Former Falcon Private Bank Manager Jailed, Fined Amid 1MDB Scandal

Josh O'Neill Reporter 12 January 2017

Former Falcon Private Bank Manager Jailed, Fined Amid 1MDB Scandal

At the trial, the prosecution team reportedly sought a sentence of 30 to 32 weeks' imprisonment and fines totalling $104,311.

A former branch manager of Falcon Private Bank was handed a 28-week jail sentence and a fine of $88,999 after pleading guilty to six counts in relation to his connection with the 1Malaysia Development Berhad scandal.

Jens Sturzenegger, a 42-year-old Swiss national, was charged on 5 January with 16 counts, including failing to report suspicious transactions tied to inflows of around $1.3 billion into two accounts in March 2013. 

During the trial, the prosecution team was reportedly seeking a sentence of 30 to 32 weeks' imprisonment and fines totalling $104,311.

Sturzenegger is the fifth person to be charged in relation to the 1MDB fund, which is currently the subject of money laundering probes in at least six countries, including Singapore, the US and Switzerland. He was also accused of lying to police and the Monetary Authority of Singapore about his ties to tycoon Low Taek Jho, who is accused by authorities worldwide of being at the centre of alleged money laundering linked to Malaysia's state-owned fund. It has been suggested that hundreds of millions of dollars have been transferred from accounts at Falcon Private Bank to Low and his associates.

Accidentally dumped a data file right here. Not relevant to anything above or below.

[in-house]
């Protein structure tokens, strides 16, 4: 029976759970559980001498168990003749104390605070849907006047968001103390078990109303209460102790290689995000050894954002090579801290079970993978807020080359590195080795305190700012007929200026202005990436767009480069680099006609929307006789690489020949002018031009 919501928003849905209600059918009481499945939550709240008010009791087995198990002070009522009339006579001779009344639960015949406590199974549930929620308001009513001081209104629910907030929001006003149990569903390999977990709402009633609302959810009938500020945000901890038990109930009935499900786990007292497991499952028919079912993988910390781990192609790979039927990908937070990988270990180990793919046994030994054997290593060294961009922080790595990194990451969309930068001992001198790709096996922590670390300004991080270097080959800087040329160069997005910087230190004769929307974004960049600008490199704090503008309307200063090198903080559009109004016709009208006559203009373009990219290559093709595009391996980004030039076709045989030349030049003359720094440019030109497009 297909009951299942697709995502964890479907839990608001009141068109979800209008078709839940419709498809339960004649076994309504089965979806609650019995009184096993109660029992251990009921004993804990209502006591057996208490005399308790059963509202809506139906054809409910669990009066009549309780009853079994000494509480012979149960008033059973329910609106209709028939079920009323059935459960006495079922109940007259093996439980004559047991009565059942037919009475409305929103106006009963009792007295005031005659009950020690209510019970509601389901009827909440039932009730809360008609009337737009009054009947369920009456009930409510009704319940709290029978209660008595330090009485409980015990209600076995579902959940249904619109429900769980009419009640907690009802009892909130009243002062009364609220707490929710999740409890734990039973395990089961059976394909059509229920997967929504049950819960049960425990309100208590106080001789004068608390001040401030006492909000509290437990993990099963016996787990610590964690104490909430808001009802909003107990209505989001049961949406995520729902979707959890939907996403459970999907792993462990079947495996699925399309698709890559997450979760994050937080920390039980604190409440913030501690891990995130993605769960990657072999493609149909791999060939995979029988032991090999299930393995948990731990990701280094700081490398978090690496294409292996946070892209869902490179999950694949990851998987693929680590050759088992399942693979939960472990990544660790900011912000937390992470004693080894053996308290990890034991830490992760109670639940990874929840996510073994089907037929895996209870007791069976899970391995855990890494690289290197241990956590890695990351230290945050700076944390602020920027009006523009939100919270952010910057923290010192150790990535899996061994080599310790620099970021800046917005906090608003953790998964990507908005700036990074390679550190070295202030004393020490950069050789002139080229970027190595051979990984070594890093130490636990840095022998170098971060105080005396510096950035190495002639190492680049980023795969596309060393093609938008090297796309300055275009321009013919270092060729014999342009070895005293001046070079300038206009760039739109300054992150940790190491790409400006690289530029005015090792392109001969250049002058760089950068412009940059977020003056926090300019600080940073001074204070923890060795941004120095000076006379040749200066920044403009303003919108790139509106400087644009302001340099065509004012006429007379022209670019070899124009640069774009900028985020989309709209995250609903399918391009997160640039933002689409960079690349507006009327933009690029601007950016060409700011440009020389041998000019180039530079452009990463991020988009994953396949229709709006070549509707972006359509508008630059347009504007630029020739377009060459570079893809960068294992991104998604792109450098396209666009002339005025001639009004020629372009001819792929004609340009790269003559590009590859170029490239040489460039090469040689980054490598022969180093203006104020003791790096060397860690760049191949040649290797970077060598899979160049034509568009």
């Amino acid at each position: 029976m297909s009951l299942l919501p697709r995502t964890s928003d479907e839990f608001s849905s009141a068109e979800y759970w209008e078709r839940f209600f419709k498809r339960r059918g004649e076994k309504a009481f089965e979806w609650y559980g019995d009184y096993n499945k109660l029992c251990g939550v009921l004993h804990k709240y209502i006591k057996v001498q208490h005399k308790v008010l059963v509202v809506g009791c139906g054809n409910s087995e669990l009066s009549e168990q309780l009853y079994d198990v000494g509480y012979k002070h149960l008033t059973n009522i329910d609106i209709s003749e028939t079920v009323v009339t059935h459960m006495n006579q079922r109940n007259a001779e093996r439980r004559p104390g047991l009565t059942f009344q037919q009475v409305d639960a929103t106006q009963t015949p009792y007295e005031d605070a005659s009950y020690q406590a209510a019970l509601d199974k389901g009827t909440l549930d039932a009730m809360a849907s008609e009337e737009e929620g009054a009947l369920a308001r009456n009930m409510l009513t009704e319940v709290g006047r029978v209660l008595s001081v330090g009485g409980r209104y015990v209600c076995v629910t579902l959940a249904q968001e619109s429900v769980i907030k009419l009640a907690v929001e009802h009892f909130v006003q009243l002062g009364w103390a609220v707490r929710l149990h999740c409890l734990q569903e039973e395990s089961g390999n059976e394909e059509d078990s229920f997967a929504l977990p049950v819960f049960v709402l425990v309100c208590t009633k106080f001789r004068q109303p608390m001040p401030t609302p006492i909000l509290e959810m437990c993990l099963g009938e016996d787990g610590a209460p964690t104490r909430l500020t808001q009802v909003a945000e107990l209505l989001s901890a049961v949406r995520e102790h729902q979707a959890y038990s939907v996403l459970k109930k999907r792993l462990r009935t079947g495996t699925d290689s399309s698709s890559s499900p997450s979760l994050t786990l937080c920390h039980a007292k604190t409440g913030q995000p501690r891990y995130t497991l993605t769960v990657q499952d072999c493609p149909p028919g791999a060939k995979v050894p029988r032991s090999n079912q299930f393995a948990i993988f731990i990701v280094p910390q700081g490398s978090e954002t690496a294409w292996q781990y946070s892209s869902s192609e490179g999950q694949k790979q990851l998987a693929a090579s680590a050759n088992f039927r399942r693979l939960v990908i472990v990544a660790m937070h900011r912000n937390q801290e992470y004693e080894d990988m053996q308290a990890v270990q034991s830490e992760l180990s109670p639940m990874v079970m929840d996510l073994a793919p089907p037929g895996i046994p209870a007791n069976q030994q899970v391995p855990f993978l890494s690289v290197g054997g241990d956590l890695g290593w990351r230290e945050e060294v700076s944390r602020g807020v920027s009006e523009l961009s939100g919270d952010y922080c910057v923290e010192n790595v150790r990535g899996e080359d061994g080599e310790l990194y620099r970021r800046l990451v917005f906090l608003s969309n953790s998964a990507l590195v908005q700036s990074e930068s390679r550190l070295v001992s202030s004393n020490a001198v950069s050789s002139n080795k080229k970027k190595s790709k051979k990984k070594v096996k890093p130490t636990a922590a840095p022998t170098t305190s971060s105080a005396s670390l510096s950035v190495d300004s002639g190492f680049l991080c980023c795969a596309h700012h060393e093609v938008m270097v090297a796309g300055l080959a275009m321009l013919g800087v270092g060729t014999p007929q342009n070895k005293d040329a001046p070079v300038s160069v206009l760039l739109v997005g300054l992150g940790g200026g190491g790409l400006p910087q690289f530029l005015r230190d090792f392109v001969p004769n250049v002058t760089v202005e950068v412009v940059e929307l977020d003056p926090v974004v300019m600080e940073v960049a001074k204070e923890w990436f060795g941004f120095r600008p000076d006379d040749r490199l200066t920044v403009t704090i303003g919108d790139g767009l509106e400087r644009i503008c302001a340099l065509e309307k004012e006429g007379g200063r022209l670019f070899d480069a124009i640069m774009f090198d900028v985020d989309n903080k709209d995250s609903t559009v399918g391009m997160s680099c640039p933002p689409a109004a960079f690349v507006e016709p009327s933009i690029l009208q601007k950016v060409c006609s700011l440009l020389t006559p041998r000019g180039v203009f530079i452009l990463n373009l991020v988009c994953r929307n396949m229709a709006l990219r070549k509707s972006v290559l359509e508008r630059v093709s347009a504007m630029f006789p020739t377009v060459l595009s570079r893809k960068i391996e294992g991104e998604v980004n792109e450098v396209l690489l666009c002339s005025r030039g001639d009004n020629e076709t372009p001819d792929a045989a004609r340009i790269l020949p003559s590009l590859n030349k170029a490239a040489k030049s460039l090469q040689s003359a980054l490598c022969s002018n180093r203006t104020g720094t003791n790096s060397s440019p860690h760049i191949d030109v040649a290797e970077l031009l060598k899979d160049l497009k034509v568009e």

Last year, Falcon Private Bank and BSI were both forced to shut shop in Singapore amid the city-state's biggest crackdown on money laundering connected to the 1MDB fund. Falcon Private Bank was accused of “a persistent and severe lack of understanding” of the MAS's anti-money laundering regulations and was consequently fined $3 million.

In recent developments, the Malaysian government was reported to be making preparations to close the scandal-hit fund, which has seen multiple indictments and jail sentences handed to former affiliated bankers. The Malaysian prime minister, Najib Razak – who was accused of funnelling $1 billion through his bank account - has repeatedly denied any wrongdoing and said his country will cooperate with international investigations into the fund, the current debt load of which is estimated at $4.8 billion. 

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